Constitutional convevntion and factions

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Constitutional convevntion and factions

  1. 1. Chapter 6 The Revolution Within 1.  Compare and contrast Common Sense and The Declaration of Independence. How did these two documents shape the ideas for American Liberty and Natural Rights? 2.  Why was the Adam Smith’s Wealth of Nations so significant 3.  Describe the role of women and African Americans as the United States emerged as a new nation conceived in “Liberty and dedicated to the proposition that all men are created equal.”
  2. 2. Liberty Displaying the Arts and Sciences by Samuel Jennings (1792)
  3. 3. We hold these truths to be self evident.. >George Washington owned over 300 slaves including one named Harry Washington >Thomas Jefferson owned over 100 slaves including mistress Sally Hemings (Right) 1799 List of over 300 slaves of our 1st President
  4. 4. Founding Fathers on Religion 1.  Prayer of Protection 2.  Separation of Church & State 3.  Deism 4.  Virginia’s Statute of Freedom of Religious Toleration Act 5.  A land of spiritual pluralism for future immigrants Virginia’s Statute of Religious Freedom (Written 1777 Ratified 1786)
  5. 5. Southern Attitude Henry Laurens: John Laurens: “I’d rather lose the war “Awww, Pop!” than lose my slaves.”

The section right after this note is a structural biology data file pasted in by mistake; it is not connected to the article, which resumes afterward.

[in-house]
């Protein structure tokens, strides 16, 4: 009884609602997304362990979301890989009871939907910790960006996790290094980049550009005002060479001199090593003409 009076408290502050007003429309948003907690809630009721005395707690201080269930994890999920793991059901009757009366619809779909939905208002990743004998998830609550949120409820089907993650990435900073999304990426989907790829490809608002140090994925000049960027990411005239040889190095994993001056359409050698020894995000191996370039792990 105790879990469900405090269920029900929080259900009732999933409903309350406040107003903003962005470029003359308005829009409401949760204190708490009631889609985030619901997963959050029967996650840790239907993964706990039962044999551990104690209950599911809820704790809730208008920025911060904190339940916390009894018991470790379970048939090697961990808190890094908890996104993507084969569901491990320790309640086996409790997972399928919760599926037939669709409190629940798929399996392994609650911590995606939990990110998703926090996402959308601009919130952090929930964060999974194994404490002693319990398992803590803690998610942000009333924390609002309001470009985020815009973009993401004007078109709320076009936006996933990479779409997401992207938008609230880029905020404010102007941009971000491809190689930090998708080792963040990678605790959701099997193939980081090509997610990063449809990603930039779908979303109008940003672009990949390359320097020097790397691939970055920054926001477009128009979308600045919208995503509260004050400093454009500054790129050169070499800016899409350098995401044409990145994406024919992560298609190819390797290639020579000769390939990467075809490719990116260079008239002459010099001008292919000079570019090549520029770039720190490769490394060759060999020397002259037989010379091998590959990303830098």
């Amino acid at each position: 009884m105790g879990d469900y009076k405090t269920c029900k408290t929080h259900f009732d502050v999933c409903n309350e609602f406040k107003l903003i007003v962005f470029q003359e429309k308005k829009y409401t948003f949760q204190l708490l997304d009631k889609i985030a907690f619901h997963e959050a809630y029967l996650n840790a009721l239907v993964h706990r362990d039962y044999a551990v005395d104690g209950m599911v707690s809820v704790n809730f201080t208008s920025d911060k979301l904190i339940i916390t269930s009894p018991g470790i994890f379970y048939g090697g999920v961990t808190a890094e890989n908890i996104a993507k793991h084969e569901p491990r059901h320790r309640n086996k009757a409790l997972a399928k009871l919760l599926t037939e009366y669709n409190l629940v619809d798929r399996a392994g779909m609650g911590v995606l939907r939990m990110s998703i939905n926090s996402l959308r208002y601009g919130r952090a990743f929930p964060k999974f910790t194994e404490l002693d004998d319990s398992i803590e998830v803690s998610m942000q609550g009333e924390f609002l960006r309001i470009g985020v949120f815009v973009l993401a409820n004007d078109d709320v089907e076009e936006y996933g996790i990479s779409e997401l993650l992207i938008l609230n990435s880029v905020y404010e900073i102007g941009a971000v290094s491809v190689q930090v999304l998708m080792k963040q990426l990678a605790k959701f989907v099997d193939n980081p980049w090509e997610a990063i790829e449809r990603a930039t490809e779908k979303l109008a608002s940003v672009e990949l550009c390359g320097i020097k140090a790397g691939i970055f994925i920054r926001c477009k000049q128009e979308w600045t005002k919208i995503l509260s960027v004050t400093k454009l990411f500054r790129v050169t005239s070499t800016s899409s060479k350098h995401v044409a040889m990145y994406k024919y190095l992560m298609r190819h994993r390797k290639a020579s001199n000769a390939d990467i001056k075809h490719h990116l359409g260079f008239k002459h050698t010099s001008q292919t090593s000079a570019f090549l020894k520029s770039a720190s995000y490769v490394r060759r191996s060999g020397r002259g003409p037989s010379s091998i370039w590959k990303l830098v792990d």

6. 6. To free or enslave?? (Left) Virginian planter Robert Carter III Manumitted over 400 slaves beginning in 1796 (Right) First Supreme Court Chief Justice, John Jay owned five slaves as late as 1800
  7. 7. John & Elizabeth Lloyd Cadwalader Mercy Otis Warren by Charles Wilson Peale
  8. 8. Abigail Adams•  Ladies Association •  Gender & Politics •  Republican Motherhood
  9. 9. Deborah Sampson Don’t mess with Debbie…Disguised as a young boy, at 21 Deborah enlisted in the Continental Army – proved her courage in several battles, and even, according to Foner – extricated a bullet from her leg to avoid her true gender from being discovered by a doctor.
  10. 10. Chapter 7 Creating a New Nation "You and I, dear friend, have been sent into life at a time when the greatest lawgivers of antiquity would have wished to live." So John Adams wrote his friend in 1776. "When, before," he asked, had three million people "full power and a fair opportunity to form and establish the wisest and happiest government that human wisdom can contrive?"
  11. 11. Would the US fail as other Republics? 1.  Define a Republic 2.  Ancient Roman Republic Failed as others 3.  Absolute power tends to corrupt. 4.  The Founding Fathers were faced with this question of “Power in Government.” Why & How??? The Roman Senate was one of the most enduring institutions in Roman history, however it always was forced to contend with corruption and the absolute power of Caesars >>> Kings >>> Emperors >>> History Teachers J!!